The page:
The rise of Trump has resurfaced much discussion about the right-wing authoritarian personality. This initially gained prominence after World War II as social psychologists attempted to find an explanation for why so many millions of Germans and Italians became enthralled with their fascist leaders. According to the theory as developed by people such as Theodor Adorno and Bob Altemeyer and later also popularized by philosophers like Hannah Arendt, a certain psychological profile which prioritized obedience to authority, adherence to traditional social norms and hierarchies, and punitive views towards criminal justice, as well as a general aggressiveness towards outsiders. These attitudes resulted in these personalities being particularly susceptible to far-right populist leaders, however anti-democratic and illiberal they may be.
Nailing down a left-wing authoritarian personality, however, has proven difficult. Altemeyer himself has stated that he has failed to find any evidence of it despite decades of study. Others have seen left-wing authoritarians as being mostly similar to their right-wing counterparts, except that the latter’s deference toa authority is replaced by an obsessive desire to overthrow it, as well as a willingness to engage in politically-motivated violence. Still, this is questionable. Even looking at many of the left-wing authoritarian regimes of the 20th century (the USSR, North Korea), it’s hard to escape the conclusion that the support by their populations was more a product of state intimidation and propaganda rather than personalities. Continue reading
Is Donald Trump fascist?
The knee-jerk reaction by his opponents makes this an easy answer: yes. He has made borderline racist comments about Mexicans, black people, Muslims, and as the recently leaked 2005 Access Hollywood recordings have made all but clear, is an appalling sexist as well (although this was pretty obvious back when he said he would date his own daughter who by his own admission is “a piece of ass”). But his defenders would cringe at the idea that he is an American Hitler. Hitler, after all, killed 6 million Jews (among millions of others) and launched a world war. Yes, Trump is a bully, a sleazeball, and a demagogue and seems to not care much about institutions as evidenced by his wanting to jail Hillary Clinton. But there is a pretty big gap between that and genocide. It’s kick the foreigners out, not murder them (at least yet).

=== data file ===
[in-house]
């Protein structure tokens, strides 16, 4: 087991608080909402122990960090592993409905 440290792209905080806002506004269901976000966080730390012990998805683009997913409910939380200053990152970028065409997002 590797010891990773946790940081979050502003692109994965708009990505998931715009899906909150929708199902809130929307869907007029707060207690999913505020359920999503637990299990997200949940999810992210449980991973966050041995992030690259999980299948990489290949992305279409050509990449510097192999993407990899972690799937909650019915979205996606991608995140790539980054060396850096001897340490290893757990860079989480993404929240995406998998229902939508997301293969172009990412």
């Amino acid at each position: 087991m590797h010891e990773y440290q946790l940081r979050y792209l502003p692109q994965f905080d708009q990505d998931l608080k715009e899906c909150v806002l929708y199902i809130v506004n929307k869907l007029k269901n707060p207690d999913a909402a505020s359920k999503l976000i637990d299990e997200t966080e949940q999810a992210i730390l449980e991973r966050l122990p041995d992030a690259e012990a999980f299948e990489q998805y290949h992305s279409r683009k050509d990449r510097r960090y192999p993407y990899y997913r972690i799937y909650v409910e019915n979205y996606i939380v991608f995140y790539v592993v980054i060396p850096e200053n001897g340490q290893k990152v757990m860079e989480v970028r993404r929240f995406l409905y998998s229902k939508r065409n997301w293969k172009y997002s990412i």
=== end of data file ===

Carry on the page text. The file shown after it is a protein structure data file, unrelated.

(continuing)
Furthermore, even many people who dislike Trump feel uneasy by the fascist/Nazi/Hitler comparison. Godwin’s Law, for example, famously affirms that “as an online discussion continues, the probability of a reference or comparison to Hitler or Nazis approaches 1”. Indeed, the left (and also the right) uses comparisons to fascism, Nazism, and genocide to such an extent that in many cases they have pretty much lost their value. It is an argumentative cop out for the simple reason that nobody in the history of humanity has been as bad as Hitler (except possibly Stalin or Mao but they mostly killed their own people which seemingly carries less of a stigma). Trump is not even in power yet, and he has not started a world war or a genocide.
Although Godwin’s Law has its merit, I feel in this particular case it is a very weak defense of what Trump would be willing to do and how far his supporters would be willing to follow. And there’s one very easy thought experiment to find that out. Just ask yourself the following two questions:
Would Trump have behaved any different to Hitler had he been in Hitler’s position in 1933-45?
Would Trump’s supporters have behaved any different to Hitler’s in 1933-45? Continue reading